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How to choose which Flutter Animation Widget is right for you? – Flutter in Focus

[MUSIC PLAYING] EMILY FORTUNA: Hello It's Emily here with the Flutter team

So you decide to include an animation in your Flutter app How exciting The thing is there are a lot of different animation widgets so figuring out which one is most appropriate can feel a little overwhelming Fortunately, this video is here to help I'll walk through a series of questions you can ask yourself about the animation you have in mind to help you determine how you should create it

The other thing to remember is the animation which is provided in the core Flutter library are pretty low level This means if you have a complex animation, I recommend you check out some of the animation packages available on Pub that provide higher level interfaces Broadly speaking, there are two main types of animations that you might want to include in your Flutter app, drawing-based animations and code-based animations Code-based animations are widget focused and are rooted in standard layout and style primitives like rows, columns, colors, or text styles That's not to say they're boring or simple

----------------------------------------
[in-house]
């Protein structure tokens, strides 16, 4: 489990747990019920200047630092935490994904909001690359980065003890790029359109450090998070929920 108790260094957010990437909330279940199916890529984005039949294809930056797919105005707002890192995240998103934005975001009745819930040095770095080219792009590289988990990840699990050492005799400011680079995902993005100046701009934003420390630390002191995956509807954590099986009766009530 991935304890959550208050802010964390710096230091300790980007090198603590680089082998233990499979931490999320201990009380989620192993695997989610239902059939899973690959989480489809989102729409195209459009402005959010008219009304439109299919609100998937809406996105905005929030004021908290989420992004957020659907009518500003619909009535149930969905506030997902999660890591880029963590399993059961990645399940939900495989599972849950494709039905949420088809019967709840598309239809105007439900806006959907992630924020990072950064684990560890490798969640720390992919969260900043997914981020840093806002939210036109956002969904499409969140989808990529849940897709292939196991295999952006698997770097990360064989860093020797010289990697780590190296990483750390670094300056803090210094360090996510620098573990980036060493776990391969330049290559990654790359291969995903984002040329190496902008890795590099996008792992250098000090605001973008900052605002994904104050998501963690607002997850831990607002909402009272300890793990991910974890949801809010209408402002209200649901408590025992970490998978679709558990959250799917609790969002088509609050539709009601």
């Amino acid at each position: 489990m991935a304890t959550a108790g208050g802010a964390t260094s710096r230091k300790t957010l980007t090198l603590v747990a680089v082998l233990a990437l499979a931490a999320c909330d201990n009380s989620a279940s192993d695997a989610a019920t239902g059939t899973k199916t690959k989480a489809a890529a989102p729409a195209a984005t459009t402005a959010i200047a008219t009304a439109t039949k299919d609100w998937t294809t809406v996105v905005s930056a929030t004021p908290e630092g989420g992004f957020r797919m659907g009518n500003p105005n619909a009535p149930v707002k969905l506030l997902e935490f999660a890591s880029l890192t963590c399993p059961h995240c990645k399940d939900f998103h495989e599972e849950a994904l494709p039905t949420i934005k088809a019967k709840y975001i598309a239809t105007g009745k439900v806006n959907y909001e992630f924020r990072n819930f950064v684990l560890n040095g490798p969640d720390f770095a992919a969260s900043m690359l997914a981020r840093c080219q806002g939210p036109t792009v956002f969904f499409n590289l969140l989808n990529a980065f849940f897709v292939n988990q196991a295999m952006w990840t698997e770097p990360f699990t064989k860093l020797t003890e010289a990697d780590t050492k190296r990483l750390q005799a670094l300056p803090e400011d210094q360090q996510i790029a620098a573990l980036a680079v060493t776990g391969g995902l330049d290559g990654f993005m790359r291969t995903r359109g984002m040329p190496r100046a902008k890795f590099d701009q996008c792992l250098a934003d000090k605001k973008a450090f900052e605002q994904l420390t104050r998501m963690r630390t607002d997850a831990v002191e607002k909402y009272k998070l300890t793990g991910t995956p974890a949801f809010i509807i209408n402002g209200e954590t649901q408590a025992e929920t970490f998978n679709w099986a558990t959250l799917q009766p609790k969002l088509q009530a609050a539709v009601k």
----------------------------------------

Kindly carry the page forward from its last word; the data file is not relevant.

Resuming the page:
But at their heart, they tend to enhance a particular existing widget's appearance or transition rather than acting as a standalone widget in their own right Drawing-based animations, in contrast, look like someone drew them They're often standalone sprites like game characters or involve transformations that would be challenging to express purely in code So the first question to ask yourself is, "is my animation more like a drawing?" or does it look more like something you can build out of Flutter widget primitives? If your animation is more like a drawing, or if you're working with a design team who will provide vector or raster image assets, then I recommend you use a third-party tool such as Rive or Lottie to build your animation graphically and then export it to Flutter There are several packages that can help you include these assets in your Flutter app